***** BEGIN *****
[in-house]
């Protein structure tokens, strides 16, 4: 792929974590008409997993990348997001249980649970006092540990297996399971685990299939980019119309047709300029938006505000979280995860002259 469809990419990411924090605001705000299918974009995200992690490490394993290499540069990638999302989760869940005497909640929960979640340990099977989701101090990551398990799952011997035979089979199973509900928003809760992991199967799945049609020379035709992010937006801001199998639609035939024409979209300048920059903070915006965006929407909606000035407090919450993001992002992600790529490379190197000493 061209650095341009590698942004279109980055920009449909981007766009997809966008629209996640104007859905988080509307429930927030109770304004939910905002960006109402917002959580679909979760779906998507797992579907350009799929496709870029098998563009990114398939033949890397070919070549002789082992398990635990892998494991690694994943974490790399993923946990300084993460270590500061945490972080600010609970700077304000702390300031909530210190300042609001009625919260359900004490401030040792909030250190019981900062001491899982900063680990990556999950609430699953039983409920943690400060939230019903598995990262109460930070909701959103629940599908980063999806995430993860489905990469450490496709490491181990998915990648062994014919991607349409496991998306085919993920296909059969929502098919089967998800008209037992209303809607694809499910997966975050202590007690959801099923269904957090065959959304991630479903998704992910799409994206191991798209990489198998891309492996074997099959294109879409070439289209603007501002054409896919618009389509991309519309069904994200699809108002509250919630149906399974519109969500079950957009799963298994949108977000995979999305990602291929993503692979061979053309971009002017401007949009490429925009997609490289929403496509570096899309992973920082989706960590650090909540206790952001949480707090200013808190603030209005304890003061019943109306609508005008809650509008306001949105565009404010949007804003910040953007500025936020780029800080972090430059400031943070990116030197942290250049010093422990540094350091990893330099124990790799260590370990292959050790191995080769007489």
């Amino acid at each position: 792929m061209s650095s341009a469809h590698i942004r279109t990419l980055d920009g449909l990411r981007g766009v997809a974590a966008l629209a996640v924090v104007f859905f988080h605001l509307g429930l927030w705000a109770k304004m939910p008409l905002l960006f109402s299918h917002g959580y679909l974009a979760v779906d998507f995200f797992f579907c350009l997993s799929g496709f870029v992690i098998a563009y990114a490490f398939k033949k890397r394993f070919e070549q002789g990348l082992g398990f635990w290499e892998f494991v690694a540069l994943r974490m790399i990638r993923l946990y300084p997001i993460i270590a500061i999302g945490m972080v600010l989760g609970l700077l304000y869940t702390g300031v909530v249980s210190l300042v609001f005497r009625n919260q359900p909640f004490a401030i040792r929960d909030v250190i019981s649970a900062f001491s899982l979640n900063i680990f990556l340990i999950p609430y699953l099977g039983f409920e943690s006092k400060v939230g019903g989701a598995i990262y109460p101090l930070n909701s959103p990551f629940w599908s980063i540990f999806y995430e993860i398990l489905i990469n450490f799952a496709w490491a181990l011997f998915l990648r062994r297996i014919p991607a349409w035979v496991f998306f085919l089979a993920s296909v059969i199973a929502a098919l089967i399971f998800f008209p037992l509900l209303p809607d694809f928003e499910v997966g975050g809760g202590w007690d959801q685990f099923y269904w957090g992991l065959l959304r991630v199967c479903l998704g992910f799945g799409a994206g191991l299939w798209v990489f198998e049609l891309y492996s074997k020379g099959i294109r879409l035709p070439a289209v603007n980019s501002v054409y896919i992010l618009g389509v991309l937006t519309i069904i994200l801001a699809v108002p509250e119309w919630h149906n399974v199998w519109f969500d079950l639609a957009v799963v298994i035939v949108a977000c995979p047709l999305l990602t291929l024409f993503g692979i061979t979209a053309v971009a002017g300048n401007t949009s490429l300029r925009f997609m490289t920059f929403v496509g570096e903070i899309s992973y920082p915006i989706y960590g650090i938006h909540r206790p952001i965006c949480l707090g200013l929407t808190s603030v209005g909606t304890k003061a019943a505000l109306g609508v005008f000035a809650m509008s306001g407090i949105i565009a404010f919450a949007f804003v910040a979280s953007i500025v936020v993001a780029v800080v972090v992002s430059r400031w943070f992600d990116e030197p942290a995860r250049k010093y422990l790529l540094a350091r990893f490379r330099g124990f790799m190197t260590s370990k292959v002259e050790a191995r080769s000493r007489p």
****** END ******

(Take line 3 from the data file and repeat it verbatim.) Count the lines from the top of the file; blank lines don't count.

């Amino acid at each position: 792929m061209s650095s341009a469809h590698i942004r279109t990419l980055d920009g449909l990411r981007g766009v997809a974590a966008l629209a996640v924090v104007f859905f988080h605001l509307g429930l927030w705000a109770k304004m939910p008409l905002l960006f109402s299918h917002g959580y679909l974009a979760v779906d998507f995200f797992f579907c350009l997993s799929g496709f870029v992690i098998a563009y990114a490490f398939k033949k890397r394993f070919e070549q002789g990348l082992g398990f635990w290499e892998f494991v690694a540069l994943r974490m790399i990638r993923l946990y300084p997001i993460i270590a500061i999302g945490m972080v600010l989760g609970l700077l304000y869940t702390g300031v909530v249980s210190l300042v609001f005497r009625n919260q359900p909640f004490a401030i040792r929960d909030v250190i019981s649970a900062f001491s899982l979640n900063i680990f990556l340990i999950p609430y699953l099977g039983f409920e943690s006092k400060v939230g019903g989701a598995i990262y109460p101090l930070n909701s959103p990551f629940w599908s980063i540990f999806y995430e993860i398990l489905i990469n450490f799952a496709w490491a181990l011997f998915l990648r062994r297996i014919p991607a349409w035979v496991f998306f085919l089979a993920s296909v059969i199973a929502a098919l089967i399971f998800f008209p037992l509900l209303p809607d694809f928003e499910v997966g975050g809760g202590w007690d959801q685990f099923y269904w957090g992991l065959l959304r991630v199967c479903l998704g992910f799945g799409a994206g191991l299939w798209v990489f198998e049609l891309y492996s074997k020379g099959i294109r879409l035709p070439a289209v603007n980019s501002v054409y896919i992010l618009g389509v991309l937006t519309i069904i994200l801001a699809v108002p509250e119309w919630h149906n399974v199998w519109f969500d079950l639609a957009v799963v298994i035939v949108a977000c995979p047709l999305l990602t291929l024409f993503g692979i061979t979209a053309v971009a002017g300048n401007t949009s490429l300029r925009f997609m490289t920059f929403v496509g570096e903070i899309s992973y920082p915006i989706y960590g650090i938006h909540r206790p952001i965006c949480l707090g200013l929407t808190s603030v209005g909606t304890k003061a019943a505000l109306g609508v005008f000035a809650m509008s306001g407090i949105i565009a404010f919450a949007f804003v910040a979280s953007i500025v936020v993001a780029v800080v972090v992002s430059r400031w943070f992600d990116e030197p942290a995860r250049k010093y422990l790529l540094a350091r990893f490379r330099g124990f790799m190197t260590s370990k292959v002259e050790a191995r080769s000493r007489p």